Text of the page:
A New York school district will move forward with its facial recognition pilot program next week, despite an explicit order from the New York State Education Department that it must wait until a standard is finalized for data privacy and security for all state educational agencies.
On Friday, the Lockport school district said it was “confident” that the data collection policy for its facial recognition system was sound enough that it could begin testing it on campuses June 3.
“[State Education Department] representatives previously communicated to the District their recommendation that the System not become operational until the dialogue between the District and SED with regard to student data security and privacy is complete,” the statement, sent by the district’s director of technology, Robert LiPuma, to BuzzFeed News, said. “However, the District’s Initial Implementation Phase of the System (which will commence June 3, 2019 and continue through August 31, 2019) will not include any student data being entered into the System database or generated by the System.”
Two hours after this story published, JP O’Hare, a representative of the New York State Education Department, said in an email, “The district has assured us no facial recognition software will be used next week while it tests other components of the system.” NYSED and Lockport did not respond to multiple follow-up questions about what specific parts of the system would be tested and what would not, though it’s clear certain components of the facial recognition system will be tested next week.
The Lockport pilot comes amid increased scrutiny of facial recognition’s efficacy across the US and growing concerns by civil rights activists that the tech may serve to further entrench societal biases. Earlier this month, San Francisco banned police from using facial recognition; now, similar bills that would do the same are emerging in other cities. Amazon has endured persistent pressure — including from its own shareholders — for its aggressive marketing of its facial Rekognition system to law enforcement agencies. And Rep. Alexandria Ocasio-Cortez has expressed concern in a congressional hearing on the technology last week that facial recognition could be used as a form of social control.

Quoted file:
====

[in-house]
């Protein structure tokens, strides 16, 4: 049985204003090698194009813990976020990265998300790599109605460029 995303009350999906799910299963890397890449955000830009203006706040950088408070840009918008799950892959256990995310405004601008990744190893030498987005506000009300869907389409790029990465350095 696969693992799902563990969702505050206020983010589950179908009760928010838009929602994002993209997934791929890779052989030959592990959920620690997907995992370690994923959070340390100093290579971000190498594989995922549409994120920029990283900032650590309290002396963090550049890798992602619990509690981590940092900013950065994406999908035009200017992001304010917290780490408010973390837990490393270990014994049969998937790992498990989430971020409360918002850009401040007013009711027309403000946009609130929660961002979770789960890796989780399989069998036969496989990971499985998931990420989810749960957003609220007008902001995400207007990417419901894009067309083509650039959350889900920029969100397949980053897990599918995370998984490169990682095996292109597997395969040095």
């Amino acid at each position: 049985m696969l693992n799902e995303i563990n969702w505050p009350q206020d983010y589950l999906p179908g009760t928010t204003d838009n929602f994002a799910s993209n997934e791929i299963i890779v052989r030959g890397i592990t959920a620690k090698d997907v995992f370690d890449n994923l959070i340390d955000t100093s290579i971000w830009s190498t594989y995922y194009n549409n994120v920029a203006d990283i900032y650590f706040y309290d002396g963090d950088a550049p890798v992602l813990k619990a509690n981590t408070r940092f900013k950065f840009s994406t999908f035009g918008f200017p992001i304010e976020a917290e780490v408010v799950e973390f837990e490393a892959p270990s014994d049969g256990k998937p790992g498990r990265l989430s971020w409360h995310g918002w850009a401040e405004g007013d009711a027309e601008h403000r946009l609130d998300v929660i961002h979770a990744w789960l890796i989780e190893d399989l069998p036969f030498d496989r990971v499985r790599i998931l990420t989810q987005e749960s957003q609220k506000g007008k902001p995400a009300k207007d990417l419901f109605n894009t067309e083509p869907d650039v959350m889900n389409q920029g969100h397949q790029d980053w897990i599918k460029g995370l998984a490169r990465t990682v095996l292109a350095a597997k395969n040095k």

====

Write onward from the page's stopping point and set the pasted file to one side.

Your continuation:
At the same time, reports and studies of facial recognition’s inaccuracies and mistakes — especially on women and people of color — continue to emerge.
Lockport implied that its facial recognition system should not be a privacy concern because it “does not compile information on and track the movements of all District students, staff and visitors.” Instead, the statement explained, the system is “limited to identifying whether an individual whose photograph has been entered into the System database is on District property (i.e., is visible on one of the District’s security cameras).” But it also said the individuals who may be entered into the database included those who are prohibited from being on district property, “such as suspended students or staff.”
Meanwhile, previous reporting from BuzzFeed News has shown that in order to effectively flag the faces of “persons of interest,” facial recognition systems must also disregard the faces of people who are not of interest. In other words, it analyzes them too.
“One problem is that it doesn’t matter who is on the list when it comes to the error rates of these systems,” said Clare Garvie, an associate at Georgetown Law’s Center on Privacy and Technology, who has studied facial recognition technology extensively. “In the case of a false match — say a parent is apprehended [by law enforcement] because they get falsely misidentified as a sex offender, what happens?” Lockport has not released any data on the accuracy of its facial recognition system.
The concern is also not just who can be enrolled, Garvie said, but what the redress policy is if an individual is enrolled by accident, or if they think they should not be on a persons of interest list. “What is the follow-up mechanism?” she asked. “What are the checks in place?”
Johanna Miller, director of the Education Policy Center at New York Civil Liberties Union, which has investigated Lockport’s rollout of facial recognition technology, called the system “a colossal waste of taxpayer dollars and energy that should be spent educating kids.” To date, Lockport has spent $1.4 million of the $4.2 million it was awarded through the New York Smart Schools Bond Act to get its system up and running.
“Lockport has demonstrated a reckless disregard for the privacy of their students and the larger school community for far too long,” Miller said. “We are calling on the state legislature to adopt a moratorium on face surveillance to protect every student in the state from the reckless use of harmful technology.” ●